Firstly, there is its connotation if not denotation of the cruciform. One usually conceives the cross as a two dimensional matrix. Abstract representations of the crucifixion do not as a rule, suggest the three dimensional matrix which we associate more readily with the spatial manifold. The cruciform is nevertheless three-dimensional. For it consists of a singular corpus and an already existing plane cross of vertical and horizontal. It is appropriate therefore, to reconsider this spatial (three-dimensional) aspect of the cruciform not the least because the emphasis then comes to rest on the corpus itself, as incorporating the axes already juxtaposed, vertical and horizontal - 'the heavens and the earth'. Their relationship can only be resolved by means of paradox. The crucified body is that paradox. We have here moved resolutely from the realm of abstraction to that of the real world - the world first envisaged in the second creation narrative, the world of toil, suffering and death. Hence we have reiterated the analogous relation between the creation series and the messianic miracles - beginning and end, creation and salvation. This is a theme which sits outside of present concerns, and we shall return to it later.

Secondly, this procedure of concentrating on the form of the story of creation by iconographical means suggests nothing so clearly as the three-dimensional spatial manifold. This returns us to our hermeneutic of the story and further to the interpretation of the messianic miracles. At the heart of the logical form of Genesis 1.1-2.4a is this configuration which reifies the principle proposition of the theology of 'beginning': namely that the unequivocally transcendent product of the same is identical with the initiation of the space of space : time.

We have seen the narrative draw a comparison between space : time and the male : female forms of unity. These it portrays in similar terms in both halves of the narrative, a portrayal which in turn serves to emphasise the singularity of Day 1. In the first half, there are the two sets of locations, waters above/waters below Day 2, and waters below (sea) : land etc., Day 3. The corresponding patterns of Day 5 and Day 6 involve the life forms pertaining to these realms. Thus the second half of the narrative reproduces this same pattern. The things created during Days 5 and 6 are living and sexually differentiated (male and female). The sun : moon and stars of Day 4 however, appear to stand outside this category. We noted nevertheless, in the interests of paradox, that the latter, do possess a seeming vitality and a virtual or metaphorical sexual dimorphism.

The description of these categories, space : time and male : female, in terms which are noticeably similar and comparable must not obscure their antithetical relationship. The Day 2 rubric is normative for the 'beginning' ('heavens'), just as the Day 6 story is represenative of the 'end' ('earth'). The clearest of any mode of antithesis, is that subtended in these figures. Binary terms alone are set in opposition to each other, as indicated by the opening formula 'heavens and earth'.  Space : time has to do with beginning, and although it is akin to the male : female form of unity, the latter always concerns 'end'. They consist in a relationship of genuine opposition despite the similarity of the terms in which the creation narrative presents them, waters and so on in the first half, sexually differentiated creatures in the second half. The relationship of these forms of unity, and corresponding modes of antithesis to one another, is given by the plane rather than the line. This puts the inextricable rapport which obtains between these particular forms of unity, space and male : female, without obscuring their intrinsic opposition. In other words, it follows the tendency of the narrative to identify the peculiar relation between these primordial and eschatological events. We  considered the similarity to each other of such terms by noticing that in a threefold serial order they are both peripheral. In a threefold series, only one member is bounded by other terms on both sides, the central member, signified by the copula ('... and ...') of the formula. The initial term is bounded by another term ('... and ...') only on one side, just as is the final term. However these peripheries are oppositional. It is important to follow the structural logic of these propositions here and now, because it concerns what will follow.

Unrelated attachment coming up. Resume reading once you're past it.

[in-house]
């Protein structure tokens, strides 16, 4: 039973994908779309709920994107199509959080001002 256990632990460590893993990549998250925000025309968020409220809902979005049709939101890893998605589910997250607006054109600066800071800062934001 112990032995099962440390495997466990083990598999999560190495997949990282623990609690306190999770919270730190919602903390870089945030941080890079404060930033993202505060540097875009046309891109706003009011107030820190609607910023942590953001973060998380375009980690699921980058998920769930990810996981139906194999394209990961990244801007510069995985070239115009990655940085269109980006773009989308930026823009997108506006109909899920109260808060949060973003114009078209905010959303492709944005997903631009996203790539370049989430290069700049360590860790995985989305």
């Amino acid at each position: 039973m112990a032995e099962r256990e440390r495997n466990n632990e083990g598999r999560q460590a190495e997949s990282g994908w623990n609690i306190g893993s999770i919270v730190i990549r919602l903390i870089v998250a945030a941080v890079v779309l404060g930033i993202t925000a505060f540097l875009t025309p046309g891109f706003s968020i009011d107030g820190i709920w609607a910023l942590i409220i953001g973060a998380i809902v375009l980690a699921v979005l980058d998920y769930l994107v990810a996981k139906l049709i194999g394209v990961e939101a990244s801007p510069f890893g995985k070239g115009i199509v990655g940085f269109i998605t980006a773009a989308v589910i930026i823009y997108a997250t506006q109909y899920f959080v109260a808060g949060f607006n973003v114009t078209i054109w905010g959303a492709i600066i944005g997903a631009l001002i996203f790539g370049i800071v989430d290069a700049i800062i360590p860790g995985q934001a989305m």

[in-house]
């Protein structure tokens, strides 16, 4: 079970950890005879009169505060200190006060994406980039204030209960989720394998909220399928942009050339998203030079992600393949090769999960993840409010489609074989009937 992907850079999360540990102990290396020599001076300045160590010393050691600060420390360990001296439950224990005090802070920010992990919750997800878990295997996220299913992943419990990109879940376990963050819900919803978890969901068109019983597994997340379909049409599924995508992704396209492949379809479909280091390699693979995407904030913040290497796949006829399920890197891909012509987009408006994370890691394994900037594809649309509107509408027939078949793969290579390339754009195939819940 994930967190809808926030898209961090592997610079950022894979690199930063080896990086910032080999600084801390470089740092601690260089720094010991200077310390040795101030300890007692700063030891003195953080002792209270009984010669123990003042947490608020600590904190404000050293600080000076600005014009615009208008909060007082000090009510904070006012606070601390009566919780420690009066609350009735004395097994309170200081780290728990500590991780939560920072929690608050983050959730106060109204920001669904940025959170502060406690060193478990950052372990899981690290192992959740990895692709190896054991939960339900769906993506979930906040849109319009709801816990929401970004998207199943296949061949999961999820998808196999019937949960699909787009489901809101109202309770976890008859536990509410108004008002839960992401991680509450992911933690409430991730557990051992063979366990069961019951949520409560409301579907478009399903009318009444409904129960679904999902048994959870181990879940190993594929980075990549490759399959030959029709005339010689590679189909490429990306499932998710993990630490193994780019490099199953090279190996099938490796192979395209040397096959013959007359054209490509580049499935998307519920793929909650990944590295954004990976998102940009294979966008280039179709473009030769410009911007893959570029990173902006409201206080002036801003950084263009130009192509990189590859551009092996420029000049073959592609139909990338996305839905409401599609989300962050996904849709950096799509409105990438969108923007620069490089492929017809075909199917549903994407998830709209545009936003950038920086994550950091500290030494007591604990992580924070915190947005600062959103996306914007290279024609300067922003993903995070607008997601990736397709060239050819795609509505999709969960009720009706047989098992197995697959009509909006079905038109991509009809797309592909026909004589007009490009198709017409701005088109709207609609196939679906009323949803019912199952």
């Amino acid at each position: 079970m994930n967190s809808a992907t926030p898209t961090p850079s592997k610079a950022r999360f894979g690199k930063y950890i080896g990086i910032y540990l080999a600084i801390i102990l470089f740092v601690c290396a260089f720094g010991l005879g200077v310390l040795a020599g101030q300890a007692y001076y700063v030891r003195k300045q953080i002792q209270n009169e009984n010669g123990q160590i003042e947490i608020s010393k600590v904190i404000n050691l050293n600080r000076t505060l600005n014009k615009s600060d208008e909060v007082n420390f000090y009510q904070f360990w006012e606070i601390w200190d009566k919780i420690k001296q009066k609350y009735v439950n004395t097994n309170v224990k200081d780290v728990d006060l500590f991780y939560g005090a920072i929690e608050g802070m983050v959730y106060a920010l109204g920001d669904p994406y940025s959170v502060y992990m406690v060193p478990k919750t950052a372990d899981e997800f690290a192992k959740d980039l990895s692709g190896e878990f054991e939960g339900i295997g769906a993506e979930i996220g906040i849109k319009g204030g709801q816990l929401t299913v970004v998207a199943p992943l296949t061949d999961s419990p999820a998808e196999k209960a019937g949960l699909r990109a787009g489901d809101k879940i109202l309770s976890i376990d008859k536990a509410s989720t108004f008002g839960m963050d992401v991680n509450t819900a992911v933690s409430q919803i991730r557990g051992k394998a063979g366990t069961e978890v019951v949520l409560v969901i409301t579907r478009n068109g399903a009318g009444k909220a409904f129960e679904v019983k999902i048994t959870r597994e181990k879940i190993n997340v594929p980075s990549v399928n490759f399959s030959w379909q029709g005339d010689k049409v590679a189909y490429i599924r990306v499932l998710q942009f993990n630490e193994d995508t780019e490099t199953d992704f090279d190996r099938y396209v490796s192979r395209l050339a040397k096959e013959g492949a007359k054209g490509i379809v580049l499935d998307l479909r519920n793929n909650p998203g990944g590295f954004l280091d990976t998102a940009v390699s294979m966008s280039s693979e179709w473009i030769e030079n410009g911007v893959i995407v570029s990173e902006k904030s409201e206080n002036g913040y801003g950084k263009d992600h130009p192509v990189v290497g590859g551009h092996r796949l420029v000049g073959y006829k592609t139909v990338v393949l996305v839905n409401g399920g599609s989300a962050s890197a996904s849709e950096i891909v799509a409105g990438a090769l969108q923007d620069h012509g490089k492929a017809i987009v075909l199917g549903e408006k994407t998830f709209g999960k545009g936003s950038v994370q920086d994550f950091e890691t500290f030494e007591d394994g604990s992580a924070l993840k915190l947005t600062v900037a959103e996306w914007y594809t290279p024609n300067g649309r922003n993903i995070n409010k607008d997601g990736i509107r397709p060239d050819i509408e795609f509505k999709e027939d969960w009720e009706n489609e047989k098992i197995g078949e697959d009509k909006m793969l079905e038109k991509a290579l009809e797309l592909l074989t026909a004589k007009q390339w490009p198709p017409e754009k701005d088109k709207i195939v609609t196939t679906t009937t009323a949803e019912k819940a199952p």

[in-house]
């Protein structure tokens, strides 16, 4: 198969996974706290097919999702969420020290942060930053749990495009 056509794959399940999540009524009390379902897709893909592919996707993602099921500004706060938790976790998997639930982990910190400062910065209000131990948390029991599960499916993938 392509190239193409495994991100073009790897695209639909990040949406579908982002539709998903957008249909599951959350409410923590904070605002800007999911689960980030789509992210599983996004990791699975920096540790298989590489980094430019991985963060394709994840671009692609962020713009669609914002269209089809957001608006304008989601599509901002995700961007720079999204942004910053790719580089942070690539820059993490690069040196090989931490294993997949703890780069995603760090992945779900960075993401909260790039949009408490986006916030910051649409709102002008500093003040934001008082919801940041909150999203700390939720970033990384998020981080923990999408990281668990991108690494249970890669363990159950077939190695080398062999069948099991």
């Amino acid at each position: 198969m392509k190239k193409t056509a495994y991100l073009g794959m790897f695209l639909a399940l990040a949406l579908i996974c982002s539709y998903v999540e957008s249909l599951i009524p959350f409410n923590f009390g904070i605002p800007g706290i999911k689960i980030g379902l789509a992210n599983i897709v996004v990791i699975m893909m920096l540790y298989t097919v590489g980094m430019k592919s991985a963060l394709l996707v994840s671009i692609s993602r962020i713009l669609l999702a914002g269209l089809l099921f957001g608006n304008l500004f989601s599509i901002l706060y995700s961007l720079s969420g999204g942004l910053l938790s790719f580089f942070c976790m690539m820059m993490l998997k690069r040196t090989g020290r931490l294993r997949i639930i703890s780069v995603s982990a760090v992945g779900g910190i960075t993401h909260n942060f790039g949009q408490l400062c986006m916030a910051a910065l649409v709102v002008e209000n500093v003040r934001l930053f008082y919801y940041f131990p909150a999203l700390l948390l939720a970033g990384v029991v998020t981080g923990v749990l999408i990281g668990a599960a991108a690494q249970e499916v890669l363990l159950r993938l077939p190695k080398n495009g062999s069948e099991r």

We can now distinguish between the iconography of plane and line. We can now assign the line to the third polarity  (the polarity of polarities), which expresses a paradox. This initiates another dimension altogether. The Christological form of unity - which we have yet to expound - and the mode of antithesis proper to it is expressed iconographically as linear rather than planar. This is in keeping with its singularity, its uniqueness as measured against the relationship of the other two categories. When the Christological (central) aspect of the creation story is considered, the relationship between the primordial and eschatological ('beginning and end') because of their relationship to it, is modified. There is a shift from two to three dimensions.